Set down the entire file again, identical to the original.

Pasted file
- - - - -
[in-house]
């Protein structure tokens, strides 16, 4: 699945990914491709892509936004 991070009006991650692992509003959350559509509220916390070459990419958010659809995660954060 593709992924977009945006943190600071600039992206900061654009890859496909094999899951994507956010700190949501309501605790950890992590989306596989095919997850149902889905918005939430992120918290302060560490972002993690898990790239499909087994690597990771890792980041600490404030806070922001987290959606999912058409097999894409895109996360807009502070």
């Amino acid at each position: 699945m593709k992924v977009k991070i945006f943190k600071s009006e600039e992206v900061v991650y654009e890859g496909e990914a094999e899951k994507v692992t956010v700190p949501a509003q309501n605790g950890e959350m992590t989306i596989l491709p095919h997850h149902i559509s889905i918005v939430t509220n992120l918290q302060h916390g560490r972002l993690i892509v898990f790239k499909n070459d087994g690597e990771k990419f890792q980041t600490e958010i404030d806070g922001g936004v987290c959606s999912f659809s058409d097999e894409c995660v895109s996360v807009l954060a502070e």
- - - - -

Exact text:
[in-house]
């Protein structure tokens, strides 16, 4: 699945990914491709892509936004 991070009006991650692992509003959350559509509220916390070459990419958010659809995660954060 593709992924977009945006943190600071600039992206900061654009890859496909094999899951994507956010700190949501309501605790950890992590989306596989095919997850149902889905918005939430992120918290302060560490972002993690898990790239499909087994690597990771890792980041600490404030806070922001987290959606999912058409097999894409895109996360807009502070």
């Amino acid at each position: 699945m593709k992924v977009k991070i945006f943190k600071s009006e600039e992206v900061v991650y654009e890859g496909e990914a094999e899951k994507v692992t956010v700190p949501a509003q309501n605790g950890e959350m992590t989306i596989l491709p095919h997850h149902i559509s889905i918005v939430t509220n992120l918290q302060h916390g560490r972002l993690i892509v898990f790239k499909n070459d087994g690597e990771k990419f890792q980041t600490e958010i404030d806070g922001g936004v987290c959606s999912f659809s058409d097999e894409c995660v895109s996360v807009l954060a502070e």